My daughter began to smile this week.
She’s only been alive for a month, so this is a cause for celebration rather than a tale of facial muscles overcoming years of adversity.
When things happen is just as important as what happens.
In fact, you could say that the when of things is part of the what of things in creating stories and making a drama. Continue reading ““When” is just as important as “what” – it’s part of the “what” (a few thoughts #20)”
You may have been reading my blog for sometime, or you’ve found me through a relatively random search.
However you got here, hi. You probably enjoy writing plays – or you enjoy the thought that you could write a play.
I’ve been teaching playwriting – as well as working professionally as a playwright – for a number of years now and recently started teaching** playwright clients via Skype in the US and UK after my recent move to Melbourne, also working with playwrights face-to-face here.
I can confidently say that if you enjoy reading my blog posts then, working together, I can give you personal, practical and targeted advice that will help you write your play.
My preferred process is to work with clients over 8 weekly sessions of around an hour to an hour and a half. Some writers prefer a maximum of 45 minutes. And after the 8 weeks is up, we can decide together whether we think there is more work to do or if the play is ready to fly. Or be posted. Or e-mailed. You know what I mean. Continue reading “Writing your play with my help – your words and my guidance”
The spark for this week’s post was to discuss the importance of the ‘where’ of dramatic writing. What follows is my thoughts while meandering around the streets of my inner-city village, less instructional than previous posts. (For a terrific introduction to thinking about the ‘where’ of a scene and how to combine it with characters, story and a provocative image, check out the books in this post here, particularly those by Wright and Van Itallie.)
I started this post walking around my gentrifying neighbourhood. Where there used to be garages and places where mechanics worked there now lie pilates and yoga studios.
This is no accident. The body has now become our vehicle, the thing to be worked on rather than in; a thing that we can repair and display rather than feel is us.
read the rest
I used to be paranoid about the number of playwriting manuals I bought, borrowed and read. Now I’m vaguely proud of it, partly because of the help many have given me to think around as well as within playwriting craft.
Below is a growing and curated list (with amazon links) of the books I recommend that I think could unlock different parts of any playwright.
Continue reading “Write Your Play with the help of some recommended books”
Writing isn’t therapy, but it can be therapeutic. When writing drama, though, if the therapeutic bug takes hold you can end up with a draft in which your characters live a bit too happily.
If you have ever tried some cognitive behaviour therapy to help sort yourself out, you might recognise things called ANTs, Automatic Negative Thoughts, that are best to avoid. Anxiety, depression and burnout aren’t fun or productive, despite what the stereotypes of writers say.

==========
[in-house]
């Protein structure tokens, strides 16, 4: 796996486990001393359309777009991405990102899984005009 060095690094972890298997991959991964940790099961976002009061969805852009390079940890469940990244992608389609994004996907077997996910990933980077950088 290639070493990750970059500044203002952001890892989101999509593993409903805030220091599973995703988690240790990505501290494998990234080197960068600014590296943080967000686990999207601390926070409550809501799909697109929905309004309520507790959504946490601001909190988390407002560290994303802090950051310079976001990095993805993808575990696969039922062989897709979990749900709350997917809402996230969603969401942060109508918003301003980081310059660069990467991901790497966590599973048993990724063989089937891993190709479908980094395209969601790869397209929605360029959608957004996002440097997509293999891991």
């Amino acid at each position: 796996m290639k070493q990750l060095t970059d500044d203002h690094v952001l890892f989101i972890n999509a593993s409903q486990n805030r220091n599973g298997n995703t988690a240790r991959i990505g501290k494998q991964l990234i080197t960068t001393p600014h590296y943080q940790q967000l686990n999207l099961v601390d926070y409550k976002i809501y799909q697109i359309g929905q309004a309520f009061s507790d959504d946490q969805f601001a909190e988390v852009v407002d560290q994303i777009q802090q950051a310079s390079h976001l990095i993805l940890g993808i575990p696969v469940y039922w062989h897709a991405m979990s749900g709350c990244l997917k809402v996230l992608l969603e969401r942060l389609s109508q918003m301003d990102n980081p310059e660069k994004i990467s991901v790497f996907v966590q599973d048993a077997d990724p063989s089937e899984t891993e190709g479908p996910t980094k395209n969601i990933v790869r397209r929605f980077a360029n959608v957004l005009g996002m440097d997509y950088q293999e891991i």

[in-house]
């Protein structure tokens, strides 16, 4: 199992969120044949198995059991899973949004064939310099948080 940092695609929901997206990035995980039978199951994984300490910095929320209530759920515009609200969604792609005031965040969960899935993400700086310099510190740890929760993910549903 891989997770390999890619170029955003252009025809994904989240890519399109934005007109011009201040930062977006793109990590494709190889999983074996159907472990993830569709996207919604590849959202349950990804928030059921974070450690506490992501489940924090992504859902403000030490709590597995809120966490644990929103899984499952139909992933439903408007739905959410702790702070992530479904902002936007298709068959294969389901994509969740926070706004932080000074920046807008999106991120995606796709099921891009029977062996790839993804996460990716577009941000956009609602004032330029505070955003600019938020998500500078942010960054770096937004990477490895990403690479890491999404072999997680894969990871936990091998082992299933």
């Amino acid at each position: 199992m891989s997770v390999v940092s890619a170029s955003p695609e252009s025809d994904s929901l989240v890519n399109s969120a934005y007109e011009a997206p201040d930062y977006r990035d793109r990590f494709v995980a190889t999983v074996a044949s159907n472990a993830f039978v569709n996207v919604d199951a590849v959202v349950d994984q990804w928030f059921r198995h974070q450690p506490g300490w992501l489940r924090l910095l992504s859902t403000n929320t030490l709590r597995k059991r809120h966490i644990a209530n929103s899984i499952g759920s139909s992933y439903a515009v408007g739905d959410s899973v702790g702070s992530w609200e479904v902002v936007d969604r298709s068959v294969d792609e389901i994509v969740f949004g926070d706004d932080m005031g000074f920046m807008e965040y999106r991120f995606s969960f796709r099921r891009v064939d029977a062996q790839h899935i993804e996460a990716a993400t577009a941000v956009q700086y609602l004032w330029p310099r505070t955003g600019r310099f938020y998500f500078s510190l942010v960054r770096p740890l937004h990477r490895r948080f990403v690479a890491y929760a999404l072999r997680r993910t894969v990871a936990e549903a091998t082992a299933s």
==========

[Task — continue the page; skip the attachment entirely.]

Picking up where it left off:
However, these bad thinking habits can be great for characters.
In fact, if your story so far seems a little cheery or flat, giving at least one of your characters one of these types of thoughts as a habit can give your dramatic writing the push it needs.
Continue reading “Make your characters anxious with some ANTs (thoughts on playwriting craft #5)”
Recently a fellow theatre-maker (yes, you’re allowed to use that term if you’re not comfortable with calling yourself a playwright) got in touch with me because they’d hit a wall with the play they had started.
As with a mad love affair, the initial spark had consumed them. The first ideas were so exciting that they sat down and wrote. And wrote. And wrote. And just when they thought they couldn’t write anymore, they did.
And then Monday dawned.
Continue reading “When the Thrill is Gone – (a few thoughts on playwriting craft #3)”
Writers need to read. Playwrights need to read plays. What writers & ‘wrighters do is enter into a discussion not only with their audiences but with a history of existing and surviving work. Some writers claim that they steer away from the works of others, but that just means that they are entering unknowingly with their work into discussions with the advertising and propaganda of the day. (For advertising and propaganda employ story technique on a hyper scale.) Ignoring the work of others potentially dooms you to repeat the worst of it.
As a professional playwright sometimes you can be engaged by a theatre company to deliver script reports that the literary department cannot conceivably cover via its own, usually minuscule, staff. The pay to deliver a report is fairly modest, but I can assure you (if you’ve ever submitted your script to a theatre company and you’ve wondered what happens) that every script reader I’ve met wants to find a play they love.
In terms of writing up my reports, I’ve tried to follow this process for a number of years now with these questions. Continue reading “What happens when I read a play”